2. Practice good plant spacing. PM thrives in humid, crowded conditions. Prevent powdery mildew from spreading between plants by reducing overcrowding. Follow spacing recommendations for each type of plant, and prune plants as needed to increase airflow and reduce touching between them. Mildew also grows most readily in the shade, so provide susceptible plants plenty of sunshine.

  3. Don’t compost diseased plants. Instead, put them in the trash or municipal green waste bin. Powdery mildew spores can survive in your compost and will spread to other areas of your garden when you use the compost later.

  4. Clean your garden tools! It’s always a good idea to routinely sanitize your garden tools (e.g. pruning shears), especially when you’re working around diseased plants. To prevent powdery mildew from spreading, use rubbing alcohol, white vinegar, hydrogen peroxide, dilute bleach, or another sanitizing agent to wipe down your tools before moving on to the next plant.

  5. Wet the soil, not your plants! As much as possible, avoid watering plants overhead. Constantly damp leaves or splashing water from an already-infected plant encourages the growth and spread of powdery mildew. Instead, water the soil below the plant. We used to have soaker hoses below an inch of mulch in all of our raised garden beds but we have switched to other types of drip irrigation now.

  6. Use wise companion planting and polyculture. If you know you struggle with powdery mildew, don’t plant a bunch of plants that are highly-prone to PM all together in one bed. Buffer and interplant them with resistant species. Learn more about companion planting here – printable chart included!

  7. Promote overall healthy plants and immune systems. By providing plants the nutrients and conditions they need to grow big and strong, the more resilient they are to fend off disease – including mildew. To keep our garden feelin’ funky fresh, we routinely amend our garden soil with organic fertilizers and well-aged compost, and water with homemade compost tea and aloe vera extract. Develop a consistent watering schedule and avoid drought stress too.

  8. Preemptively treat plants with neem oil. As described more below, neem oil is one common treatment option for powdery mildew. In addition, you could use neem spray as a preventative measure where mildew development seems inevitable. PM is a big issue for our cannabis, and we have very little tolerance for it there. While I don’t mind eating a tiny bit of mildew, I definitely do not want to smoke it. So, Aaron sprays our young cannabis plants with neem oil on a weekly basis as part of their organic pest control routine – but only up until they begin to form flowers, because we don’t want to inhale neem either.

Raised garden beds are set against a greenish blue house, the beds are lush with a variety of plants growing in them from chard, to calendula, to pole beans growing up a metal trellis. Zinnia and sunflower plants are growing up towards the setting sun while more calendula and borage is growing along the ground in front of the beds leading to a dazzling array of flowers that are purple, pink, orange, and yellow. Prevent powdery mildew by maximizing companion planting.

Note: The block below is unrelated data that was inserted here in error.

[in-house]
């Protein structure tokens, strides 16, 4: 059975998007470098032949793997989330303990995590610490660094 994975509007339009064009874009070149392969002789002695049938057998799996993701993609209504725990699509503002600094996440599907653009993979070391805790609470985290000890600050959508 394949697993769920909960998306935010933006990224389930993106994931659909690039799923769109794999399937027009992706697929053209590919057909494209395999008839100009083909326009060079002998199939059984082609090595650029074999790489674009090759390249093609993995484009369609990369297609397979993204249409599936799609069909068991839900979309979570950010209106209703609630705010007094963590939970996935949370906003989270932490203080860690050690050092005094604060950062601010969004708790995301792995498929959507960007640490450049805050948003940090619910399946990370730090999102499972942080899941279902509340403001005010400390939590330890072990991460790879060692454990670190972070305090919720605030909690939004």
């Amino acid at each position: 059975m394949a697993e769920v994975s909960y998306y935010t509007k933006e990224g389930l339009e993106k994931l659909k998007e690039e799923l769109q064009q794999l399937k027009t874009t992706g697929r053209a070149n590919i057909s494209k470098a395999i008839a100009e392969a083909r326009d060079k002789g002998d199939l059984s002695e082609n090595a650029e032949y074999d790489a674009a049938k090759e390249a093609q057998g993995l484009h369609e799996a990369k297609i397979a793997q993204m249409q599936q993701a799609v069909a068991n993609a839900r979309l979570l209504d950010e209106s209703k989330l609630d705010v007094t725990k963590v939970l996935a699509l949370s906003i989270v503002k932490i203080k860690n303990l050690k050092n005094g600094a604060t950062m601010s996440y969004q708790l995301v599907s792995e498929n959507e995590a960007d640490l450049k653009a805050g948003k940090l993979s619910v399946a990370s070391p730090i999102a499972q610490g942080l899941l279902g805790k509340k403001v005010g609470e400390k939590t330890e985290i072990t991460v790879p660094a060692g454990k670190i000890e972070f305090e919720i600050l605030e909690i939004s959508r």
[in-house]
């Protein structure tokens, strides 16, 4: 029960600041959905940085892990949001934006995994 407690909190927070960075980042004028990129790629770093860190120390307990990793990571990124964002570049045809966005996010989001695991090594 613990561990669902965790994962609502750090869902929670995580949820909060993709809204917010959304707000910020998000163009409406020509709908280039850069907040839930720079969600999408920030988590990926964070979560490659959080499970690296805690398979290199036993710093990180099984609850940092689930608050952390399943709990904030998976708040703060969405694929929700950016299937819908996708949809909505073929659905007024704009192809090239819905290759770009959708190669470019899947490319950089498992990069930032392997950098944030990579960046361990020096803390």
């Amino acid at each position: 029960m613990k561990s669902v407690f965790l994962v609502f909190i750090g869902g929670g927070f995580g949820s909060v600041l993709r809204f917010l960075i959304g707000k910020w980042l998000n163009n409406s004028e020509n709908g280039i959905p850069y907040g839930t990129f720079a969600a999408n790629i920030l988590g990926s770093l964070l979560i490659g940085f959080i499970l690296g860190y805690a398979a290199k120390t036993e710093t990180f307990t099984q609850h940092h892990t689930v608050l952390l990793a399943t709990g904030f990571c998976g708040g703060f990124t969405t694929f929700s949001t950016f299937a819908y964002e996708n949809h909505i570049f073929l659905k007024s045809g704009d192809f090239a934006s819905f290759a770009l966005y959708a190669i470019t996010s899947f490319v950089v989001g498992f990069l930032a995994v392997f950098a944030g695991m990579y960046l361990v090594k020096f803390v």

An example of wise companion planting: Swiss chard (usually resistant to powdery mildew, at least in our garden!) sandwiched between pole beans and calendula in back and front – two crops that are very prone to PM. Planting other susceptible crops like bush beans, kale, collard greens, or eggplant in the place of the Swiss chard would have been asking for trouble.

5 Ways to Get Rid of Powdery Mildew 

There are all sorts of tricks to get rid of powdery mildew, ranging from hippie-dippie to toxic fungicides. Case in point: have you heard that you can treat the infected plant by spraying it with milk? The rumor is that mixing 1 part milk to 10 parts water creates an organic fungicide. Maybe that works for some folks (good for you!) but when we tried it, we just ended up with very, very stinky plants. 

Your choice of treatment method depends on the severity of the issue, what resources are most available to you, and personal preference. Perhaps you’ll need minimal intervention at all. Either way, the following 5 ways to treat powdery mildew are considered safe for organic gardening – and work!

  1. Cut and remove infected leaves. If caught early enough (and as long as the plant can survive without the infected part) the simple act of pruning off a few infected leaves can often halt or drastically slow the spread of powdery mildew to the rest of the plant. Just be sure to clean your pruning shears well before and after!

  2. Spray the plant with baking soda. Sodium bicarbonate (baking soda) changes the pH on the plant leaves, making conditions more alkaline and less hospitable for the fungus to thrive. Mildew and blight like a more neutral pH (around 7). Thoroughly mix 1 to 2 tablespoons of baking soda per 1 gallon of water. Also add 1 tablespoon of liquid castile soap or other dish soap, which will help the baking soda spread and stick to the leaves better. Spray the plant thoroughly, saturating both the tops and bottoms of leaves.*

  3. Use potassium bicarbonate. This is the most effective treatment for powdery mildew we’ve found! Potassium bicarbonate has a very similar method of action to baking soda (described above), but is stronger and longer-lasting. One time we treated young seedlings that developed mildew very early on, and they stayed PM-free for the entire growing season after only one application! We used to rely on a product called Green Cure, but they recently stopped production. Now we switched to this similar product. Mix 1 Tbsp of powder and 1 Tbsp of liquid soap in 1 gallon of water. Add it to your favorite sprayer, shake it all up, then spray everything down – coating all parts of the plant.*